The continuing increase in gasoline prices around the world over the past decade has also seen an increase in the practice of hypermiling – the act of driving using techniques that maximize fuel economy.
One of the most effective hypermiling techniques is maintaining a steady speed while driving instead of constantly stopping and starting. Unfortunately, traffic lights all too often conspire to foil attempts at keeping the vehicle rolling. Researchers at MIT and Princeton have now devised a system that gathers visual data from the cameras of a network of dashboard-mounted smartphones and tells drivers the optimal speed to drive at to avoid waiting at the next set of lights.
The new system, dubbed SignalGuru, was tested in both Cambridge, Massachusetts, and in Singapore. In Cambridge, where traffic signals are on fixed schedules, the researchers say the system was able to predict when lights would change with an average error of only two-thirds of a second and helped drivers cut fuel consumption by an average of 20 percent. In Singapore, where the duration of lights varies continuously according to changes in traffic flow, the error increased to an average of slightly more than one second, with one particularly light in densely populated central Singapore seeing an average error of more than two seconds.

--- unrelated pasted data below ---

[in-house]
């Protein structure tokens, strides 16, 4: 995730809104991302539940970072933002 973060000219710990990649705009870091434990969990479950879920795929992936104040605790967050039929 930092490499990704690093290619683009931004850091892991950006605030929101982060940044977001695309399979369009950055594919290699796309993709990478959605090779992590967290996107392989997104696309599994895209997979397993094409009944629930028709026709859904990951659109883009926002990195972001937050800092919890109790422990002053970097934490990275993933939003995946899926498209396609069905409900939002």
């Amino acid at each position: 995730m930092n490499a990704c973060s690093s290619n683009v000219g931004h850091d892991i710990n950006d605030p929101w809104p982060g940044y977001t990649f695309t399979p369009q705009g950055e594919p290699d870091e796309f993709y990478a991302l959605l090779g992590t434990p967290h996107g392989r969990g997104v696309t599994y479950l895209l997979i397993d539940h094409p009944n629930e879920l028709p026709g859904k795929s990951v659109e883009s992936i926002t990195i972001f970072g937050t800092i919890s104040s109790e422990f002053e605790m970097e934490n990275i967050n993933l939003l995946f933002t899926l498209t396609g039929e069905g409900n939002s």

The version of the system used in the tests graphically displayed the optimal speed for avoiding a full stop at the next light, but a commercial version would probably use audio prompts said Emmanouil Koukoumidis, a visiting researcher at MIT who led the project. The researchers also modeled the effect of instructing drivers to accelerate in order to catch lights before they changed, but decided that wasn’t the safest option.
“The good news for the U.S. is that most signals in the U.S. are dummy signals,” (signals with fixed schedules), says Koukoumidis, who launched the SignalGuru project at MIT with Li-Shiuan Peh, an associate professor in the Department of Electrical Engineering and Computer Science who came to MIT from Princeton in fall 2009. But Koukoumidis says even an accuracy of two and half seconds, “could very well help you avoid stopping at an intersection.” He also points out that the predictions for variable signals would improve as more cars were outfitted with the system, collecting more data.
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